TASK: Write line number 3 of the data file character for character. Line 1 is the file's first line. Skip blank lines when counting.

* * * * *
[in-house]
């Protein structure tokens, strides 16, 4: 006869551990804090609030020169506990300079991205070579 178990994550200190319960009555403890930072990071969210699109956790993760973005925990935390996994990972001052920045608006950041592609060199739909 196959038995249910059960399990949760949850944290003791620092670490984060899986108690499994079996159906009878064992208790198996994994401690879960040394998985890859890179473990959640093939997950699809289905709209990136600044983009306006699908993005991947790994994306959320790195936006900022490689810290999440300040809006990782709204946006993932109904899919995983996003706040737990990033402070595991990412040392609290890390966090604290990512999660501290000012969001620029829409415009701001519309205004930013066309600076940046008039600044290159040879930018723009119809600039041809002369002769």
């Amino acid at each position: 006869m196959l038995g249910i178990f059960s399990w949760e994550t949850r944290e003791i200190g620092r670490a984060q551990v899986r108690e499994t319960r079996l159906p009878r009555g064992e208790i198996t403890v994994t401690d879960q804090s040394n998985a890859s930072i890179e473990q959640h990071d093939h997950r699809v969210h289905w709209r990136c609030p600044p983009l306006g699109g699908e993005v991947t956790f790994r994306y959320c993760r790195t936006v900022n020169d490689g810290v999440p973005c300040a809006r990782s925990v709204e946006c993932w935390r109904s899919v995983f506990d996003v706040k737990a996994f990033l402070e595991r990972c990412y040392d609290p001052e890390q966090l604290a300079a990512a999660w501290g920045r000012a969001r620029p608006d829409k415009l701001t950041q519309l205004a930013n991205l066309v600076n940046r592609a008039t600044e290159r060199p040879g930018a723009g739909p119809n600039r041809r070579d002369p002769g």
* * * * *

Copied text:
């Amino acid at each position: 006869m196959l038995g249910i178990f059960s399990w949760e994550t949850r944290e003791i200190g620092r670490a984060q551990v899986r108690e499994t319960r079996l159906p009878r009555g064992e208790i198996t403890v994994t401690d879960q804090s040394n998985a890859s930072i890179e473990q959640h990071d093939h997950r699809v969210h289905w709209r990136c609030p600044p983009l306006g699109g699908e993005v991947t956790f790994r994306y959320c993760r790195t936006v900022n020169d490689g810290v999440p973005c300040a809006r990782s925990v709204e946006c993932w935390r109904s899919v995983f506990d996003v706040k737990a996994f990033l402070e595991r990972c990412y040392d609290p001052e890390q966090l604290a300079a990512a999660w501290g920045r000012a969001r620029p608006d829409k415009l701001t950041q519309l205004a930013n991205l066309v600076n940046r592609a008039t600044e290159r060199p040879g930018a723009g739909p119809n600039r041809r070579d002369p002769g």